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Rural Telecom Associations File Reply Comments with FCC Regarding USF/ICC Transformation


Groups Urge FCC to Adopt RLEC Plan as a Pragmatic and Balanced Step Forward

(Washington, D.C.) – Today, the National Exchange Carrier Association (NECA), the National Telecommunications Cooperative Association (NTCA), the Organization for the Promotion and Advancement of Small Telecommunications Companies (OPASTCO) and the Western Telecommunications Alliance (WTA), filed reply comments with the Federal Communications Commission (FCC) calling on the FCC to adopt the Rural Rate-of-Return Incumbent Local Exchange Carrier (RLEC) Plan, as amended by the broader industry “Consensus Framework” submitted to the FCC on July 29, 2011, without further modification.

Further modifications, as proposed by some in certain recent comments to the FCC, would undermine universal service rather than promote reform and the interests of rural consumers. In addition to being unworkable and containing little, if any details, these “alternative proposals” and suggested modifications to the RLEC Plan would undermine the carefully balanced Consensus Framework and likely derail any meaningful reforms for the foreseeable future.

“Any one of these proposed changes to the amended RLEC plan could put practical and affordable reform in jeopardy,” said OPASTCO President John Rose. “The Rural Telecom Associations understand the need for reform, which is why we came together to arrive at a consensus approach that protects rural telecommunications customers. It is time for the FCC and the telecommunications industry to begin the work of implementing that plan.”

“The RLEC Plan is the product of substantial efforts over the past year to reorient the universal service fund and intercarrier compensation mechanisms. It builds upon the success of current systems, but enhances those systems to make them more sustainable,” said Shirley Bloomfield, Chief Executive Officer of NTCA. “With the RLEC Plan now being part of the broader Consensus Framework, the FCC has before it a reasonable and workable comprehensive solution to achieve reform without threatening the ongoing availability of affordable rural telecommunications services. We urge the FCC to adopt the amended RLEC Plan as filed and keep the government’s commitment to universal service for all.”

Specifically, the reply comments filed today by the Rural Telecom Associations urge the FCC to:

*Not delay needed reforms to the Universal Service Fund (USF) and Intercarrier Compensation (ICC) rules;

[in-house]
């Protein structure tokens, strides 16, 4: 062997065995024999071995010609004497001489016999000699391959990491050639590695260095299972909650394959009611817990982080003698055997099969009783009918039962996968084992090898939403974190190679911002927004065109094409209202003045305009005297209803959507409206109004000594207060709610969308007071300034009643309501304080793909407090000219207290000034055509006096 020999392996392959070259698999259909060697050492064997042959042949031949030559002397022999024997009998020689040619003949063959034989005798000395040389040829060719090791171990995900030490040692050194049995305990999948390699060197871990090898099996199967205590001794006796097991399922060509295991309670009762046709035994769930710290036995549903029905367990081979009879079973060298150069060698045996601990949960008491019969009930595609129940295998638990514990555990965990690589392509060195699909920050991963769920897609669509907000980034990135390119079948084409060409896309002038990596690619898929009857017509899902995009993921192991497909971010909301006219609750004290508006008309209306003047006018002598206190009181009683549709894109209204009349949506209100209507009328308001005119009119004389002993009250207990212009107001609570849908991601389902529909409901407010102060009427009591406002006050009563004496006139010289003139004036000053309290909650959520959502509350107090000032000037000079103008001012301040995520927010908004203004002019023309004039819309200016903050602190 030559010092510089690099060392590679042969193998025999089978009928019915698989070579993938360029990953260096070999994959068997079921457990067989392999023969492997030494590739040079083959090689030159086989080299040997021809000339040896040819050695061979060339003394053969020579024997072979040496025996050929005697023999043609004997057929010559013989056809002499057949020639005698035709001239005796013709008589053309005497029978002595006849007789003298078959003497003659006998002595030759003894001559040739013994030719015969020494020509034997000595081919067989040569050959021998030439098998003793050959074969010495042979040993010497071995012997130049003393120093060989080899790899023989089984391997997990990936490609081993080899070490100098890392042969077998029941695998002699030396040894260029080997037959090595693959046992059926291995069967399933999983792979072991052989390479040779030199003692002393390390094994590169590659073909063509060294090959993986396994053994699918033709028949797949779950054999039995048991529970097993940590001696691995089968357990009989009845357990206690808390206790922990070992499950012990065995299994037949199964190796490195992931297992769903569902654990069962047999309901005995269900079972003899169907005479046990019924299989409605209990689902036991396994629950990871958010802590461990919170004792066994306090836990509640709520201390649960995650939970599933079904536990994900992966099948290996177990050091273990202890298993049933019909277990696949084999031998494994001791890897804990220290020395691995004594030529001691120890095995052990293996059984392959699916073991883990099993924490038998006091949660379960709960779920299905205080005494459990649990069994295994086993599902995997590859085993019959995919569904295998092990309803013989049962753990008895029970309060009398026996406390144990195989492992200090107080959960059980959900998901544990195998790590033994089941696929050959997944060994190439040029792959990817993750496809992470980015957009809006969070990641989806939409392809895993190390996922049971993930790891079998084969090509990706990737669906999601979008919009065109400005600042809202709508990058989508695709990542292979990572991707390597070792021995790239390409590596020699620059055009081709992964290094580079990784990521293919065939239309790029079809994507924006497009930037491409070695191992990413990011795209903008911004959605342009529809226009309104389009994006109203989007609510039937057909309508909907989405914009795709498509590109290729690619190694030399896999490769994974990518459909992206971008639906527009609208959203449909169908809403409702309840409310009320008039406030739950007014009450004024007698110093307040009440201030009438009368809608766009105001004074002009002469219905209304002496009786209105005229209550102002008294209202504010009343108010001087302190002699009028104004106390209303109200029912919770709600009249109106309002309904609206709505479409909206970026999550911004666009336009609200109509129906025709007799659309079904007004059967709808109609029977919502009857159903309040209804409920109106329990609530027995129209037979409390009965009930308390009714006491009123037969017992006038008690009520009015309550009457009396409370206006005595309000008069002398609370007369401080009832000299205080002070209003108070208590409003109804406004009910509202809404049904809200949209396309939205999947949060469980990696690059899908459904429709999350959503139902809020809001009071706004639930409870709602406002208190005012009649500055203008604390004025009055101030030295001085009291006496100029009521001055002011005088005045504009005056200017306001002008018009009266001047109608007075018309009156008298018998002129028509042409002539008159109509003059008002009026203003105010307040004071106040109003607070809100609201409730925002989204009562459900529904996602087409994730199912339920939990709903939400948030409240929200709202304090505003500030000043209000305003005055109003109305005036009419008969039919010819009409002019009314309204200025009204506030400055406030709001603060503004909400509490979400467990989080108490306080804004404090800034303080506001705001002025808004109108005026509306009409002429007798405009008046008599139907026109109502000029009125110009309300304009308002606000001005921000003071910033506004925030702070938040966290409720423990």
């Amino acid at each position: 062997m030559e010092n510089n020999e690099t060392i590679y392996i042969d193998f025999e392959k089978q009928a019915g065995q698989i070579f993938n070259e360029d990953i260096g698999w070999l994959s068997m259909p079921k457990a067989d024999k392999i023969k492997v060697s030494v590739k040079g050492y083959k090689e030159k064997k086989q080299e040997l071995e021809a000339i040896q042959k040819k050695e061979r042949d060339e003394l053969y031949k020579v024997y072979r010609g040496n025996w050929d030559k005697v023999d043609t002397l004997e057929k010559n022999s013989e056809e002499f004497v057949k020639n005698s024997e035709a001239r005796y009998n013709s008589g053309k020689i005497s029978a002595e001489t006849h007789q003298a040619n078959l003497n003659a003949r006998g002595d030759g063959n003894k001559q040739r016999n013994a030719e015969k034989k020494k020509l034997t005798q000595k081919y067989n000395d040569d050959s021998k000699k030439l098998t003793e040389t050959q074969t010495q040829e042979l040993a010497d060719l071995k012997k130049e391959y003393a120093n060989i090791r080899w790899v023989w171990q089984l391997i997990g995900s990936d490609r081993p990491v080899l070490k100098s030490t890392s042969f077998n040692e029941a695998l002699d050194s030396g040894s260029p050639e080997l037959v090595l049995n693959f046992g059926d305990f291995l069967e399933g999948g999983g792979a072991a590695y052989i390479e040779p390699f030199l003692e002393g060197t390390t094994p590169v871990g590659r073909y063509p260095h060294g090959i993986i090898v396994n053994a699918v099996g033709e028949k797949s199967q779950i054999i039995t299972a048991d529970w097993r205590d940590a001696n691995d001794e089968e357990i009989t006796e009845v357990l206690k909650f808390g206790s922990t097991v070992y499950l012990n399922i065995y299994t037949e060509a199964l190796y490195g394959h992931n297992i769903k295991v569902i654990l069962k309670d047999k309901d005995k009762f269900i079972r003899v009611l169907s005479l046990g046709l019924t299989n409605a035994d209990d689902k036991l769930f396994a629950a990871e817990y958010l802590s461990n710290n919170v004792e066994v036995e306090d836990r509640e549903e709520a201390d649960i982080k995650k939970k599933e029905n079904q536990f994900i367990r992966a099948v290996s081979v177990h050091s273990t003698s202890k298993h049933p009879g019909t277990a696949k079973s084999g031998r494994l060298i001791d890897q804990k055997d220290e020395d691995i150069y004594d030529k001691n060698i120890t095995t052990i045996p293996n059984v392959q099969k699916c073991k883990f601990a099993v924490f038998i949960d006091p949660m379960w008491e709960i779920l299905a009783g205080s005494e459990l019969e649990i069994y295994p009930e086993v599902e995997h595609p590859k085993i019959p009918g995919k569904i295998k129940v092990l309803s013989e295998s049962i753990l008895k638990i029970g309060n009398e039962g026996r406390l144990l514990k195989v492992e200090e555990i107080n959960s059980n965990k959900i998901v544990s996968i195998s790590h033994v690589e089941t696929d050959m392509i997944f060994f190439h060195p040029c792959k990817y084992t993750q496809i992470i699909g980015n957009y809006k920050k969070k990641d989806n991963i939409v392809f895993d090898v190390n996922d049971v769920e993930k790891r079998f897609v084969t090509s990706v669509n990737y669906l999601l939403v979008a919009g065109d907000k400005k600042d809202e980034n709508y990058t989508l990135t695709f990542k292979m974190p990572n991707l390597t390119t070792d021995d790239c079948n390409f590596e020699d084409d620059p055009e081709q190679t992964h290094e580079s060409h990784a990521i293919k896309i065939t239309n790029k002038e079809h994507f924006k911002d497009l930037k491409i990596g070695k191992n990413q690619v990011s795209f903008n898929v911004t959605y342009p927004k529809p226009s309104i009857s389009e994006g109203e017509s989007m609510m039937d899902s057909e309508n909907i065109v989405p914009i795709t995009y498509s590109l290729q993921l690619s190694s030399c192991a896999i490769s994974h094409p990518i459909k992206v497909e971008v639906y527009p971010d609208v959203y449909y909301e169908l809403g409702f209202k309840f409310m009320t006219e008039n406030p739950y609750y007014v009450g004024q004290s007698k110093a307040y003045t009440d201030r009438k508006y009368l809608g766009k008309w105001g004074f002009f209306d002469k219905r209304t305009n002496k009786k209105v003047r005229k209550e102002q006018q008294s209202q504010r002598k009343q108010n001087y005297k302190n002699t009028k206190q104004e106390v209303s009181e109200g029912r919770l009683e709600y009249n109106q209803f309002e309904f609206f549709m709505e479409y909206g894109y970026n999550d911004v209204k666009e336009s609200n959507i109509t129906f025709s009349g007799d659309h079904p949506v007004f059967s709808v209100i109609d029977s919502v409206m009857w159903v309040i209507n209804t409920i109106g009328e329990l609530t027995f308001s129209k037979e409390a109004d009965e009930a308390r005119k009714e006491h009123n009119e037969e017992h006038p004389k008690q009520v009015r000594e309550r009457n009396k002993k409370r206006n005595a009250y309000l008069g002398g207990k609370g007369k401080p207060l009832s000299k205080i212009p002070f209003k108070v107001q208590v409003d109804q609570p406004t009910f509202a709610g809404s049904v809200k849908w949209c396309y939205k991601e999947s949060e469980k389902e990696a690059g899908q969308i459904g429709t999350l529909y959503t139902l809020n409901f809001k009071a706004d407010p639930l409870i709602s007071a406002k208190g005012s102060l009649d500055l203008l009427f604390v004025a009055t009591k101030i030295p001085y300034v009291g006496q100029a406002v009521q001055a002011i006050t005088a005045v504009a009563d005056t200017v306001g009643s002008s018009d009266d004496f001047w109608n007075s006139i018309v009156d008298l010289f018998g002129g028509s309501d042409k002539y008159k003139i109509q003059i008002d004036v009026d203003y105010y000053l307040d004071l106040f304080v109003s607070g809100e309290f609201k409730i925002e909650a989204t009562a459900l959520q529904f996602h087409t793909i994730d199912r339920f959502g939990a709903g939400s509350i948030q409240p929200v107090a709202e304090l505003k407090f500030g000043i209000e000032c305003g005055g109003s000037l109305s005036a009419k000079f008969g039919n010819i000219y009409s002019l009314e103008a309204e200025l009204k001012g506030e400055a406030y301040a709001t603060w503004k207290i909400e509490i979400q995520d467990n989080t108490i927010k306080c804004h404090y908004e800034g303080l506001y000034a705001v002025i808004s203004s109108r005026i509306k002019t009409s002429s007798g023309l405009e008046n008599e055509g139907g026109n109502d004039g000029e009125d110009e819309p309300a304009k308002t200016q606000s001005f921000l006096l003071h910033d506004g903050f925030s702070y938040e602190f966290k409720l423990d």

*Avoid pursuit of impractical, last-minute, and/or ill-defined proposals when the more detailed RLEC Plan provides a clear and sensible roadmap for reform;
*Reject proposals that “cherry pick” or modify provisions of the RLEC Plan, such as suggestions to impose a hard cap on high-cost funding or implement supposedly “competitively neutral” support mechanisms such as reverse auctions;
*Refrain from modifying the proposed Restructure Mechanism (RM) calculation or phasing out the RLEC RM; and
*End phantom traffic arbitrage and confirm that non-local Voice over Internet Protocol (VoIP) traffic that originates or terminates on the PSTN is subject to payment of access charges.

“Policymakers have been trying to reform USF and ICC for a very long time. The Consensus Framework presents the best opportunity to achieve that goal. Therefore, the time for further debate should end and this process needs to move to resolution. Rural telecommunications providers have had to fear the FCC’s proposed USF and ICC reforms long enough. It is time for the FCC to implement our plan as part of a Consensus Framework as soon as possible and bring some stability to the telecommunications industry so rural consumers can receive the best broadband service possible,” stated Kelly Worthington, WTA’s Executive Vice President.

For more information on this critical issue for rural America, the NTCA, OPASTCO and WTA have launched a website,, a Facebook fan page, “Save Rural Broadband,” a Twitter handle, @SaveRuralBBand, and a “Save Rural Broadband” YouTube channel, to inform consumers and encourage them to contact members of Congress to urge them to tell the FCC to support the Consensus Framework.


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